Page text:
H+: I enjoy the process of photography, from start to finish, so whether it’s more erotic or not isn’t an issue for me.  True, more viewers will come look at that side of my work, but that is possibly a reflection on them not me. If that seems rude, my apologies, it’s not intended as such. I try my best to bring each model’s best bits forward, it just so happens that their best bits are often the bits we all like to see.

B:  There is no denying the sexual current that runs through your images, and I would say that you convey this in a manner that is intense but completely artistic. What is the general reaction to your work?

H+: Generally, good! I am lucky in that I get reactions I guess; at least my efforts aren’t going unnoticed. I’m happy to receive negative feedback, as long as it comes from someone qualified to make judgments. There’s nothing funnier than being told my work is a cliché, then looking at who is telling me this, and seeing their output. Hilarious. I guess envy manifests itself in many ways.

B:  In your opinion, is male erotica the overlooked stepchild of nude photography?

H+: I don’t have an opinion on that subject.

B: Two years ago, I wrote an editorial called Art vs. Porn, and when I was working on it, I showed various images to a group of people and asked them to say which photo was art and which was pornographic. Unanimously, any photo that showed a penis, especially if it was in any state of arousal, was labeled pornographic. Why do you think viewing the male member creates such conflict for some people?

H+: Because they don’t realize their own beliefs are self-limiting. They are welcome to their conflicts.

B: Your uninhibited nature goes beyond the photos that you take in that you are not shy about stripping down and baring your own body. What prompted you to step in front of the camera?

H+: Ah, you noticed! Nudity isn’t an issue for me – my parents were naturists and I am 100% comfortable in my own skin. The reason I started taking self portraits was due to a lack of volunteers originally, and I needed someone to practice on. I found the self-timer button.

B: There are quite a few models out there that are comfortable with taking off their clothes, but many of them come across as mannequins, without any heat in the photo. Your models seem to revel in their nudity as if they are in character, and this comes across well in the final images. What type of direction do you give, if any, that puts them in the mindset of losing themselves in the photo?

H+: Thank you for the compliment, which is gratefully received by me and on behalf of my models. The whole aim in a H+ shoot is to have a good time. Professionalism is ever present, but not to the point where it stifles. Yes I shout out direction, we laugh, we try again...the process comes together. I am happy that they are (usually) happy with the results. As to the specifics of the direction, that’s copyright!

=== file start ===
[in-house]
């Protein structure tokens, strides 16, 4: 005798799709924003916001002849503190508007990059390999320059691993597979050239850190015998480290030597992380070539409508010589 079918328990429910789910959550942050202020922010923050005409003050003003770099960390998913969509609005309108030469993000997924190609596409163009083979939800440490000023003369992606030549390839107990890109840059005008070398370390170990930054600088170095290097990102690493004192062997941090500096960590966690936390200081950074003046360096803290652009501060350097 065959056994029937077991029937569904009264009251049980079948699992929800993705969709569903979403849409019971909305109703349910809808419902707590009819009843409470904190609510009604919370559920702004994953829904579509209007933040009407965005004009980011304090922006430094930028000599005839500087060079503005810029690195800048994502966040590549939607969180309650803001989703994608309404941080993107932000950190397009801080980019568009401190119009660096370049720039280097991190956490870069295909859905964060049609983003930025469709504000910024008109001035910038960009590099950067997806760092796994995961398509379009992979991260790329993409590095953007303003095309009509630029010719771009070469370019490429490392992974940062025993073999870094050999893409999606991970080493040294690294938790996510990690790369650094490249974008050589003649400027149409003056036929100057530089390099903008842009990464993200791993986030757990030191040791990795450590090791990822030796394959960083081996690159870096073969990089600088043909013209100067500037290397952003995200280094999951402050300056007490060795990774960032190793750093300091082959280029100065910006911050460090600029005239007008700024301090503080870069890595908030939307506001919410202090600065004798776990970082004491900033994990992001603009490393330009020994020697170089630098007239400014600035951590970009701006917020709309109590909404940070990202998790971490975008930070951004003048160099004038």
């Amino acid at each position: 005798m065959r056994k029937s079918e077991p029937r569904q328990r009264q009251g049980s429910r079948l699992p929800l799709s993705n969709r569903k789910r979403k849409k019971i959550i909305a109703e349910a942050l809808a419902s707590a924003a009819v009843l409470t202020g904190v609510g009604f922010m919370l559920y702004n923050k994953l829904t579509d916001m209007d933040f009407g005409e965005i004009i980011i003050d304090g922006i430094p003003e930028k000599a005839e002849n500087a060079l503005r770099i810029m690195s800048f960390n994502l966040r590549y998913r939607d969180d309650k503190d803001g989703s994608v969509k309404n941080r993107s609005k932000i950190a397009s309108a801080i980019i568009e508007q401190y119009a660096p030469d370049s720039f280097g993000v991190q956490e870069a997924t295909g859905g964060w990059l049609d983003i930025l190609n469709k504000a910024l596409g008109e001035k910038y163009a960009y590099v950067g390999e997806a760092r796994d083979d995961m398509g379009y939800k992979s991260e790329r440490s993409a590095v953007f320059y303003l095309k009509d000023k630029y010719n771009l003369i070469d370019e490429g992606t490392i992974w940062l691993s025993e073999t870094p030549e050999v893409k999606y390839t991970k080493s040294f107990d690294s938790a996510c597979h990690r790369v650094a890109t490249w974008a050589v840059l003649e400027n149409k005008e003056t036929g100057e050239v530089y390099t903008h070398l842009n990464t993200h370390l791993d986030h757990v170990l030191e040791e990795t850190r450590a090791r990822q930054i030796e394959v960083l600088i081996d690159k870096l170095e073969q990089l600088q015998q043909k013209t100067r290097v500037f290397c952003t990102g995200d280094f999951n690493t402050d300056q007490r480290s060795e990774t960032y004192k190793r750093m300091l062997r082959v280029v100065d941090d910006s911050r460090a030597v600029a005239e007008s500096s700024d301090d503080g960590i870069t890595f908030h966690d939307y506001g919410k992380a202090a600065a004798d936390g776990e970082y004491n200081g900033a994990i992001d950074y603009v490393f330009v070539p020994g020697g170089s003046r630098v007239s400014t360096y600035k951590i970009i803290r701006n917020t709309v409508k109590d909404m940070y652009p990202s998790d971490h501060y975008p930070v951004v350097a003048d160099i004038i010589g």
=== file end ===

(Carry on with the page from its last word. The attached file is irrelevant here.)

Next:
B: Justin Monroe is a perfect example of an artist who can cross over into very explicit territory, yet the story being told in his editorials, along with the styling and post production keeps his work grounded in the realm of artistic. Have you ever done shoots that are more sexually explicit? If so, where can we see these images?

H+: Yes I have, and no, you can’t. (yet).

B: All the images I’ve seen by you are studio shots. Do you shoot on location as well?

H+: I do, I travel a fair amount, and I usually take my camera.

B: I confess that I am envious of the lighting in all your photos. Did you study your craft or are you self taught?

H+: Just well practiced, but again, thank you for the major compliment.

B: One of the first things models ask regarding potential shoots these days is about concepts. Do you plan out specific ideas prior to the shoot or go with the flow once you’ve started?

H+: Both. Most photographers would probably confess that the best laid plans don’t always produce what was expected. Sometimes a model arrives and it’s apparent within 5 minutes that concept a) isn’t going to work so we move to concept b) and if that doesn’t get results….there are 26 letters in the alphabet and I am a good mix of patient and determined.

B:  Your styling and prop use add a great deal to your work. Do you work with a stylist or create these tableaus on your own?

H+: Mostly on my own, but I have an upcoming project which involves me partnering with an artist who is working on some props for me at present. The output will be in an alternative direction, won’t be suitable for some mainstream websites, and frankly, I’m glad!

B:  You have a series of images that focus mainly on the genitalia but they never come across as mere cock shots. How is focusing on the penis different than shooting the entire subject?

H+: You use the word in your question – focus. That’s my answer.

B: Another theme is the gas mask, and it seemed like quite a few artists caught on to it after you began showing your photos. Is the mask symbolic of something or just another prop, and what made you decide to use it?

H+: Aaaah, such a lot of answers to choose from!  I’ll tell it like it is. I bought a gas mask in Berlin because it SHOUTED at me, BUY ME BUY ME. That gas mask has helped me in many ways. It has paid me back several times. It oozes sex, mystery, anonymity, restraint; the list goes on and on. And it’s not my fault if it has become a clichéd prop, it doesn’t have to be.